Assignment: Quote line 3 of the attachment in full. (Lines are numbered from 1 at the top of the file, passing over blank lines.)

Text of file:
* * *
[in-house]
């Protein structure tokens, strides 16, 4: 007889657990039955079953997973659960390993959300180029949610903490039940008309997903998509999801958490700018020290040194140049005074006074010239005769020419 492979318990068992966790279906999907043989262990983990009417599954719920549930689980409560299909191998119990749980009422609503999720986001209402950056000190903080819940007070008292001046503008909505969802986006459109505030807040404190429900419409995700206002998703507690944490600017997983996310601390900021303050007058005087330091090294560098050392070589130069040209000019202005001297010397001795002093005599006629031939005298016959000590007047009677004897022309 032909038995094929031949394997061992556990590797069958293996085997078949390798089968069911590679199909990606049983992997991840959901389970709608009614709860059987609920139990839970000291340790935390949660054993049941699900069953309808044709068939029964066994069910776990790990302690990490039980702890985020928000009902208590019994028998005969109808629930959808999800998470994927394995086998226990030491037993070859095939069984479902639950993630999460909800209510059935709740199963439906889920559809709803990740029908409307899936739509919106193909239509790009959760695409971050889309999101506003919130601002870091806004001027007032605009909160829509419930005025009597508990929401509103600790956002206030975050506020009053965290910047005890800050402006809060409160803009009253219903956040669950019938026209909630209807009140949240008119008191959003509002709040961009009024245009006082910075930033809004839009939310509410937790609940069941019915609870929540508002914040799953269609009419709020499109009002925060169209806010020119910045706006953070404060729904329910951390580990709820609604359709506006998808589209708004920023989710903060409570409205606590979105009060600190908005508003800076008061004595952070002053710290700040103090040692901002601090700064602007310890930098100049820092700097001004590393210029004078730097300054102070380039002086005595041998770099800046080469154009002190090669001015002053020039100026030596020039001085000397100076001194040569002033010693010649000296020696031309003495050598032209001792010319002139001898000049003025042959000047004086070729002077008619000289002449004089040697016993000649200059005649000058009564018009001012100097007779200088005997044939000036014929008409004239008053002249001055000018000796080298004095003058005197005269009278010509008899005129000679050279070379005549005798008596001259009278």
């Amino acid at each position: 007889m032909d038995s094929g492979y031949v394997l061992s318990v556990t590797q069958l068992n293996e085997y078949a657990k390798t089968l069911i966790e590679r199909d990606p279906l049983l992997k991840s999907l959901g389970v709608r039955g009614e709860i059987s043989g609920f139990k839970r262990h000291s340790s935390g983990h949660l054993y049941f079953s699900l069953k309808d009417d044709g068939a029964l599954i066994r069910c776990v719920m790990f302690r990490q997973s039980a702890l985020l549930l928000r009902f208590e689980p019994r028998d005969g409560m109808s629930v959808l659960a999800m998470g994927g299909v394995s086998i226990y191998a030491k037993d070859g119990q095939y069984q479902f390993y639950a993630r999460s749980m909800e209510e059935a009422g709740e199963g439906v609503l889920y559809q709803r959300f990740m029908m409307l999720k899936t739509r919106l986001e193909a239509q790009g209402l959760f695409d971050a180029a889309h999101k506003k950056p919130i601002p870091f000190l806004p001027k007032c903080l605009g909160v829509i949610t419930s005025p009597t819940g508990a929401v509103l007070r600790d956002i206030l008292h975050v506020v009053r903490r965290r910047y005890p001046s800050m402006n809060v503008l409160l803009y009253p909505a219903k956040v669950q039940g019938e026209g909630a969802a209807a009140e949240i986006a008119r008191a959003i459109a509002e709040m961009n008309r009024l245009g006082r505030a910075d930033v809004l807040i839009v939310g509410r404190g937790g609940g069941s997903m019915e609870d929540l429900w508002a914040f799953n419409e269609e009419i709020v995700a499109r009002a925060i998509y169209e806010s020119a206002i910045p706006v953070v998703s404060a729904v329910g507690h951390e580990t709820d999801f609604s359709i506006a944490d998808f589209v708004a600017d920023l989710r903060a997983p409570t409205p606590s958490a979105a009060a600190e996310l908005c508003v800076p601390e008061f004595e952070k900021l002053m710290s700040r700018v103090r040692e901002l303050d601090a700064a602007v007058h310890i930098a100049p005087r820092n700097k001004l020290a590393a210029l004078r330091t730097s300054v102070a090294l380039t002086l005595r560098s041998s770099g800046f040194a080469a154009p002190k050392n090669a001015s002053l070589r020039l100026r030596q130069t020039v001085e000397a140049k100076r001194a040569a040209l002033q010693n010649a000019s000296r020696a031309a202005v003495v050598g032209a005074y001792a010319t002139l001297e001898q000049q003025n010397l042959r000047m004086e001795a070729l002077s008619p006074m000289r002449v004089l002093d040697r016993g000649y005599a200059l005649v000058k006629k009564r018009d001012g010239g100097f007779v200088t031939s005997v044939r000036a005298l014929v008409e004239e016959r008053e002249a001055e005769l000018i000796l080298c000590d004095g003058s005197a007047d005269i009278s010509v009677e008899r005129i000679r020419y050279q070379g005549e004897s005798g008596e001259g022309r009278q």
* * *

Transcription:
């Amino acid at each position: 007889m032909d038995s094929g492979y031949v394997l061992s318990v556990t590797q069958l068992n293996e085997y078949a657990k390798t089968l069911i966790e590679r199909d990606p279906l049983l992997k991840s999907l959901g389970v709608r039955g009614e709860i059987s043989g609920f139990k839970r262990h000291s340790s935390g983990h949660l054993y049941f079953s699900l069953k309808d009417d044709g068939a029964l599954i066994r069910c776990v719920m790990f302690r990490q997973s039980a702890l985020l549930l928000r009902f208590e689980p019994r028998d005969g409560m109808s629930v959808l659960a999800m998470g994927g299909v394995s086998i226990y191998a030491k037993d070859g119990q095939y069984q479902f390993y639950a993630r999460s749980m909800e209510e059935a009422g709740e199963g439906v609503l889920y559809q709803r959300f990740m029908m409307l999720k899936t739509r919106l986001e193909a239509q790009g209402l959760f695409d971050a180029a889309h999101k506003k950056p919130i601002p870091f000190l806004p001027k007032c903080l605009g909160v829509i949610t419930s005025p009597t819940g508990a929401v509103l007070r600790d956002i206030l008292h975050v506020v009053r903490r965290r910047y005890p001046s800050m402006n809060v503008l409160l803009y009253p909505a219903k956040v669950q039940g019938e026209g909630a969802a209807a009140e949240i986006a008119r008191a959003i459109a509002e709040m961009n008309r009024l245009g006082r505030a910075d930033v809004l807040i839009v939310g509410r404190g937790g609940g069941s997903m019915e609870d929540l429900w508002a914040f799953n419409e269609e009419i709020v995700a499109r009002a925060i998509y169209e806010s020119a206002i910045p706006v953070v998703s404060a729904v329910g507690h951390e580990t709820d999801f609604s359709i506006a944490d998808f589209v708004a600017d920023l989710r903060a997983p409570t409205p606590s958490a979105a009060a600190e996310l908005c508003v800076p601390e008061f004595e952070k900021l002053m710290s700040r700018v103090r040692e901002l303050d601090a700064a602007v007058h310890i930098a100049p005087r820092n700097k001004l020290a590393a210029l004078r330091t730097s300054v102070a090294l380039t002086l005595r560098s041998s770099g800046f040194a080469a154009p002190k050392n090669a001015s002053l070589r020039l100026r030596q130069t020039v001085e000397a140049k100076r001194a040569a040209l002033q010693n010649a000019s000296r020696a031309a202005v003495v050598g032209a005074y001792a010319t002139l001297e001898q000049q003025n010397l042959r000047m004086e001795a070729l002077s008619p006074m000289r002449v004089l002093d040697r016993g000649y005599a200059l005649v000058k006629k009564r018009d001012g010239g100097f007779v200088t031939s005997v044939r000036a005298l014929v008409e004239e016959r008053e002249a001055e005769l000018i000796l080298c000590d004095g003058s005197a007047d005269i009278s010509v009677e008899r005129i000679r020419y050279q070379g005549e004897s005798g008596e001259g022309r009278q």